June 18th, 2022, 3:25 a.m. local time
2022’s planet season officially started for me as I stayed up to 3 a.m. to see the Moon as well as planets Saturn, Jupiter, Mars, and Venus. Mercury was just starting to rise and too obstructed by trees to my East.
The theme for this early morning was “it’s been a while.” Been a while since I photographed the Waning Gibbous Moon, at about 76%. Been a while since I saw any of the bright planets, and this was a unique opportunity to see at least four, with Saturn close to the Moon. And been a while since I imaged a Constellation, in this case Capricornus, where the Moon resided in my Sourthen sky view.
I did observe Saturn through my 127mm Mak-Cass telescope with my stock 23mm eyepiece, the first time since last year. It was…small, but the rings were clearly outlined. I look forward soon to photographing it again with my Dobsonsian in somewhat short order.
Jupiter and Mars were relatively close. I wish all four planets were a bit closer and I would have attempted a panoramic photo. But with the trees and houses, and the planets stretching from due East to due South, there was no practical means to do this from my driveway.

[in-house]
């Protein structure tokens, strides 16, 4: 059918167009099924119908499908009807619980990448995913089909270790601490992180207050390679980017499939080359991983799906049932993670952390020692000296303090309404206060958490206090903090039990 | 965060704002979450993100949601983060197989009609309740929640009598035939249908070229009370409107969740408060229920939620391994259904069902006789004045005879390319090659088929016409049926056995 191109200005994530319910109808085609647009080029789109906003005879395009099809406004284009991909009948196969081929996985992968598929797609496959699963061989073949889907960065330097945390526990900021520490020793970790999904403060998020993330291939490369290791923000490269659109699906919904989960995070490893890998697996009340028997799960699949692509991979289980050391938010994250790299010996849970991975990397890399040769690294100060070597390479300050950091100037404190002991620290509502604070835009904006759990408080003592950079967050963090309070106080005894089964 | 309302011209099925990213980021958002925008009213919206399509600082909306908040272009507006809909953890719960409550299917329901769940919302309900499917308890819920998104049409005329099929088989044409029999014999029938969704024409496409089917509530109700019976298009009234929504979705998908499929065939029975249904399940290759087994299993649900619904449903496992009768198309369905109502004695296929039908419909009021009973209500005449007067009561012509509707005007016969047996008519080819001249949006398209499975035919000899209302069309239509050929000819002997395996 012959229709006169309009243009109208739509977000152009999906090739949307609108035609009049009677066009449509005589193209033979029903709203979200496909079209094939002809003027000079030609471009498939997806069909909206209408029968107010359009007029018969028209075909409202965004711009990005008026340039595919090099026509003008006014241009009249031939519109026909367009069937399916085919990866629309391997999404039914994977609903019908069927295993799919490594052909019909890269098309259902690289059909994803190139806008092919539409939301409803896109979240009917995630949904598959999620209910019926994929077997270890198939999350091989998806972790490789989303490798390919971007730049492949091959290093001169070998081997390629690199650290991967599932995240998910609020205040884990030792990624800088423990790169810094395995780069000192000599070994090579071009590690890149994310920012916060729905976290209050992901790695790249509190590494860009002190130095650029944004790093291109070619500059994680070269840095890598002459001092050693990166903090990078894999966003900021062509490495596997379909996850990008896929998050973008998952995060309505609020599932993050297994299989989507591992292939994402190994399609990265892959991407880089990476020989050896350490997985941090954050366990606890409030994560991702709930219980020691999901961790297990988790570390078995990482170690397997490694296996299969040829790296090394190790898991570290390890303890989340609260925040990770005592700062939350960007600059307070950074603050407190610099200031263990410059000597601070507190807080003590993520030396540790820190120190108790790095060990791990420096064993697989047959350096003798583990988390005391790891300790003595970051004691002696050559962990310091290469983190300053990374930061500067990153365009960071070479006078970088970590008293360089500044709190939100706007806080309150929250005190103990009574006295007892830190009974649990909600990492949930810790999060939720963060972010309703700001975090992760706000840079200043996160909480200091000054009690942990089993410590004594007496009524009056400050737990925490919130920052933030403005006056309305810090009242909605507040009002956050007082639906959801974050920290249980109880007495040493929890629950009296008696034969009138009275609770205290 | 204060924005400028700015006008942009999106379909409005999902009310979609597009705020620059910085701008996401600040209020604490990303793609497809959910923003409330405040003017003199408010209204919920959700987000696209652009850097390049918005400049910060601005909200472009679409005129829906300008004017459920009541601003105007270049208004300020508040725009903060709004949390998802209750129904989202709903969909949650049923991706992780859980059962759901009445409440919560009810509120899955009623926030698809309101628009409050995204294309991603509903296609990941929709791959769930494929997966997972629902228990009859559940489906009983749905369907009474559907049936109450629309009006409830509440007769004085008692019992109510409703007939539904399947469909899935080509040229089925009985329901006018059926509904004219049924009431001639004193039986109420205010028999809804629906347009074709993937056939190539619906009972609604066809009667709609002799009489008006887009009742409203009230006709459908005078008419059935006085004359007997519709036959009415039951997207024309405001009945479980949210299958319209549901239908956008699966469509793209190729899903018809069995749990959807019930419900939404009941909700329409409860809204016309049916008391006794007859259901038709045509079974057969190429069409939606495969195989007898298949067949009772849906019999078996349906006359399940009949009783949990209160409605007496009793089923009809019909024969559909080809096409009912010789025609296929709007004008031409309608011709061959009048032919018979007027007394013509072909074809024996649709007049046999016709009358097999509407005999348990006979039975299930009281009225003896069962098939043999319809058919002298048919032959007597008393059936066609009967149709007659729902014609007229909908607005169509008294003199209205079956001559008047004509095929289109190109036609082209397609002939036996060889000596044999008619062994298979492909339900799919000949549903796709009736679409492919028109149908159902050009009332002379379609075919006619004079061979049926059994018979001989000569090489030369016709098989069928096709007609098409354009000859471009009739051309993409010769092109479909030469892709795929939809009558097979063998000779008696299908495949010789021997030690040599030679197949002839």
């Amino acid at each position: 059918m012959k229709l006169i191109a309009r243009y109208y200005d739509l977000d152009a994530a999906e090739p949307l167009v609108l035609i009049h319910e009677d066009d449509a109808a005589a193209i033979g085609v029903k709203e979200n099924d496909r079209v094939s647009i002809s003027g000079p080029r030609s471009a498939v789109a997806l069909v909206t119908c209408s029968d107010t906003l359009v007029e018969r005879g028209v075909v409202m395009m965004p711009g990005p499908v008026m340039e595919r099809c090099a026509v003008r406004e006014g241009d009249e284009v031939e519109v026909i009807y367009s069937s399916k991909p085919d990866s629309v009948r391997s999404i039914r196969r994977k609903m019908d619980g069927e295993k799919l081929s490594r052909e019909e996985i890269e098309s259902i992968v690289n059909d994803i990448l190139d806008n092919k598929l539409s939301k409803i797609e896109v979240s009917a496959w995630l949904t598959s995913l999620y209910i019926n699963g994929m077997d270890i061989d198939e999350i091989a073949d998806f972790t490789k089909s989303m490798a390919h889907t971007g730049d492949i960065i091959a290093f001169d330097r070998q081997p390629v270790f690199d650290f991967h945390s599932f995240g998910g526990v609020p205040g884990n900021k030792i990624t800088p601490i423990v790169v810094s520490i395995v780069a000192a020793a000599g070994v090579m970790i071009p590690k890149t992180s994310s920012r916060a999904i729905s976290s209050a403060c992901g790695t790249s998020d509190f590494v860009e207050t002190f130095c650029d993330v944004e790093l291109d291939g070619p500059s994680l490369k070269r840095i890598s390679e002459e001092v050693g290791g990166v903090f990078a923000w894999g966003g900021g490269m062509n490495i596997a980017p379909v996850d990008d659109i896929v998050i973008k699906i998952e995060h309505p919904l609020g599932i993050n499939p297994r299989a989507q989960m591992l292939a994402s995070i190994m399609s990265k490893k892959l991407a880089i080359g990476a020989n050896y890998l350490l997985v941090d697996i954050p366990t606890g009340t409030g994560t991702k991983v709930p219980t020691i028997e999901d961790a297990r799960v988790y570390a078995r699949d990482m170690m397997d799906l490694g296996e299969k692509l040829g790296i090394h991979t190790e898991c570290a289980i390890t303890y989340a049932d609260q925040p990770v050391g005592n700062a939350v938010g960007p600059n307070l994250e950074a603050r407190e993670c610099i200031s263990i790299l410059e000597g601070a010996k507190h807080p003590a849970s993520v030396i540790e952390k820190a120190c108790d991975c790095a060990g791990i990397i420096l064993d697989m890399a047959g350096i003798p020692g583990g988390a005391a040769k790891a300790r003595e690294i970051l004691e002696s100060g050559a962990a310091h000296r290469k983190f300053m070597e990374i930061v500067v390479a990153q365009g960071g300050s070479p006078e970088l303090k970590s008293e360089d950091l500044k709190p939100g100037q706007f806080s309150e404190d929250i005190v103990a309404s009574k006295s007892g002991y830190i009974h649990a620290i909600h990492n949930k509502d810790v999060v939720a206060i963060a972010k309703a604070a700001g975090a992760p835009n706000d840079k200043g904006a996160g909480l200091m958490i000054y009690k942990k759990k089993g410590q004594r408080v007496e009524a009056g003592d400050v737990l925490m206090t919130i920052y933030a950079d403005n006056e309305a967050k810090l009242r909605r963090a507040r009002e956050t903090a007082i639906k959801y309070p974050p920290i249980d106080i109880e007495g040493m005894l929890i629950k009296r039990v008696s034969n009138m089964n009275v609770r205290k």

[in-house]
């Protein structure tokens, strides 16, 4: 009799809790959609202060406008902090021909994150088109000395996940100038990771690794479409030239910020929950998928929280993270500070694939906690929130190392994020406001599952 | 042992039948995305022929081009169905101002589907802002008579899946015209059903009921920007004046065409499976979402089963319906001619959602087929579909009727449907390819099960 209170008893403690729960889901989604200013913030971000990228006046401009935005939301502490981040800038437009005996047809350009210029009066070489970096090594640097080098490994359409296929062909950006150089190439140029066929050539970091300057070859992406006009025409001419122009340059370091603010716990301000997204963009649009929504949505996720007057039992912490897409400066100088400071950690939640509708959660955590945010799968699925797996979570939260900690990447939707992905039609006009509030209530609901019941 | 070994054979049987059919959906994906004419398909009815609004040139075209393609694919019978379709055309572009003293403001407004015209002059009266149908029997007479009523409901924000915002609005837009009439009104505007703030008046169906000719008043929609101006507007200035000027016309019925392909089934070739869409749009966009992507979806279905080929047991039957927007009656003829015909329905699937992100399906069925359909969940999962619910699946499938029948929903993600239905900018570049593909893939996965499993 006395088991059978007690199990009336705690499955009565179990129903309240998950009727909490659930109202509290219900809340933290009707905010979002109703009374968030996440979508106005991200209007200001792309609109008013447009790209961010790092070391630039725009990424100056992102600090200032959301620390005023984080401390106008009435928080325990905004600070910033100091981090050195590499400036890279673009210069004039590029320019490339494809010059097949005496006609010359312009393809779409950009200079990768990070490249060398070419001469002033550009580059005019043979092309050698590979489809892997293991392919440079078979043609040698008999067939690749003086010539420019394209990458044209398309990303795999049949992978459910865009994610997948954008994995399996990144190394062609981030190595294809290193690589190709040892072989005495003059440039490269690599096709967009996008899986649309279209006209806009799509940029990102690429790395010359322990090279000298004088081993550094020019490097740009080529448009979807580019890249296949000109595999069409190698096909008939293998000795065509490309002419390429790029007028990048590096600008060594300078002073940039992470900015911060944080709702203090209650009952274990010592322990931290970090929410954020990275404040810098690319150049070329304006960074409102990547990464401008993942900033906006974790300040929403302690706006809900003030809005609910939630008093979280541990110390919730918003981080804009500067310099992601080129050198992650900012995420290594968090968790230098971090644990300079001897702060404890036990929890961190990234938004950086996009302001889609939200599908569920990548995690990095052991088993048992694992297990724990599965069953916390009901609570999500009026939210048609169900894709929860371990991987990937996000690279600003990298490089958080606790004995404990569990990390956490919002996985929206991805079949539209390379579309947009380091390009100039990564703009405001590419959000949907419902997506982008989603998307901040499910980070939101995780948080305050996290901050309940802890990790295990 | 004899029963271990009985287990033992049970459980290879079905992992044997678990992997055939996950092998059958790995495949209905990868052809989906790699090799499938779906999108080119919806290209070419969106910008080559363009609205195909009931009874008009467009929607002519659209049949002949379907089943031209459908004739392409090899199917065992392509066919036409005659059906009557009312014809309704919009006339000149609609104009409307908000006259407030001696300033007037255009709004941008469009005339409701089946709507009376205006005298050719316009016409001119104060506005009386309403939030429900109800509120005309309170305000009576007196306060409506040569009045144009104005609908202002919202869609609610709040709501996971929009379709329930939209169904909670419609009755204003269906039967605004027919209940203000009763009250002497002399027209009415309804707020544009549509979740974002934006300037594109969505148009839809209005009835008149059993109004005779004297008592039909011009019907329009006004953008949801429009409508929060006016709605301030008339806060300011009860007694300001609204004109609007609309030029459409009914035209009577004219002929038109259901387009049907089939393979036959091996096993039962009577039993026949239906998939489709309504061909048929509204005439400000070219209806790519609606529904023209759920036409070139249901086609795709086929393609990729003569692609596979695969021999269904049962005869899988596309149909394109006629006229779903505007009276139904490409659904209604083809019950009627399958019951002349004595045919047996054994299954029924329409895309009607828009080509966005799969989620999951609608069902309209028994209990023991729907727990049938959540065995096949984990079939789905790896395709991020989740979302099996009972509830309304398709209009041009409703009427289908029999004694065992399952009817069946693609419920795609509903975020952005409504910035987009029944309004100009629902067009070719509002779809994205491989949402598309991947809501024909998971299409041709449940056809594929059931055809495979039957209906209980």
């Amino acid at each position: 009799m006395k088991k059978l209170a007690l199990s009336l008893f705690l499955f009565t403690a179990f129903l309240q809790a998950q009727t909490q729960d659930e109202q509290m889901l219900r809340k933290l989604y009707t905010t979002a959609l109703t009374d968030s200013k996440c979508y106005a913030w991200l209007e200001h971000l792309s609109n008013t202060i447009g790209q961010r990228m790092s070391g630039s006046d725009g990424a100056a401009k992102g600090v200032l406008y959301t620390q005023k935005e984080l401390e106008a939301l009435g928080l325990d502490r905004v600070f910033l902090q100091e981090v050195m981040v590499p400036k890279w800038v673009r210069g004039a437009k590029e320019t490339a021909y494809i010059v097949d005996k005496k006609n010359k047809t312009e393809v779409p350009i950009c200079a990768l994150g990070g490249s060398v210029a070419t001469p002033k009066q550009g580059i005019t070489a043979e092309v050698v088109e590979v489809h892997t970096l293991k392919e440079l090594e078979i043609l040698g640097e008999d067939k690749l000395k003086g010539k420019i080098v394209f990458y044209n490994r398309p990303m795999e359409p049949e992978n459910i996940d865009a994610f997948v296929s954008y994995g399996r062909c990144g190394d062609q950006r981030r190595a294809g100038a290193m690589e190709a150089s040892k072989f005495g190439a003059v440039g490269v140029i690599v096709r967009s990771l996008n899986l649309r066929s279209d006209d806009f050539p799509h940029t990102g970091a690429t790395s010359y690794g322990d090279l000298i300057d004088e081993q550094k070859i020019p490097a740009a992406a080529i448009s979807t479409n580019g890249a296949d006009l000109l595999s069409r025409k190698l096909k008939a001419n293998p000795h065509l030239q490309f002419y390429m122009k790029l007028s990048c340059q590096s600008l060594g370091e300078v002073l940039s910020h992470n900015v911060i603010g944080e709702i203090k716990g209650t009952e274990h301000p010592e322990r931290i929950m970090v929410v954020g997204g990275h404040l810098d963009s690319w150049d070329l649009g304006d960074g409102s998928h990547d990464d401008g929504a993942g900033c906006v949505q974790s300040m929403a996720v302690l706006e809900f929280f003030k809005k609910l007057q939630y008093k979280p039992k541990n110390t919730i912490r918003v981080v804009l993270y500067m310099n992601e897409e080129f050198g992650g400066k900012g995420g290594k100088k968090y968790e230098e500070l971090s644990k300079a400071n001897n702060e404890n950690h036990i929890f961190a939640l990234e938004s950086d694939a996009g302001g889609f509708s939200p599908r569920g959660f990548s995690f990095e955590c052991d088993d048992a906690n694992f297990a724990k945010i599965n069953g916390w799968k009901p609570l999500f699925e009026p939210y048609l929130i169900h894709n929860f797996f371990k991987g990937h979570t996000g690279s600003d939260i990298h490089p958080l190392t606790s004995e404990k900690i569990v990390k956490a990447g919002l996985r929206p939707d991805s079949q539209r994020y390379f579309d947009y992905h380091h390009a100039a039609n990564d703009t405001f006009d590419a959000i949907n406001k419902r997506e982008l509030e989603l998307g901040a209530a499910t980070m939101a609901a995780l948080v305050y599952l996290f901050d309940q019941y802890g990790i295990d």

Speaking of Jupiter, and Saturn, I cannot believe it has been 18 months since their Great Conjunction!. They were so close in December 2020, both in the same view through my small telescope! And now, here in June 2022, they have already pulled so far apart, like they were never together. Their next Great Conjunction will be in October 2040. If I am still around then I’ll be 65; it would be nice to see at least one more.
Venus, which I could only see in spurts through the East trees, was incredibly bright.
Capricornus is not a Constellation I usually photograph or observe, since it is low in my South and too dim through the light pollution with the naked eye. But I did mount my DSLR camera to take some pictures of it along with the Moon and Saturn in proximity. The traced outline is only a part of Capricornus since the rest of the Constellation is blocked by my maple tree to the right in this photograph:
Saturn’s next opposition is August 14th, less than two months away; I am sure I will be outside about 1 a.m. that month to capture the planet at is brightest, weather permitting. Stay tuned.
Equipment Used (for Moon closeup):
- 127mm Mak-Cass telescope
- 23mm eyepiece
- No eyepiece filter
- iPhone XS
- Smartphone telescope eyepiece adapter
- Nightcap app on iPhone
- 1/800 sec exposure
- ISO 24
- Focal length: 4mm
- Minor touchups in PaintShop Pro and AfterShot Pro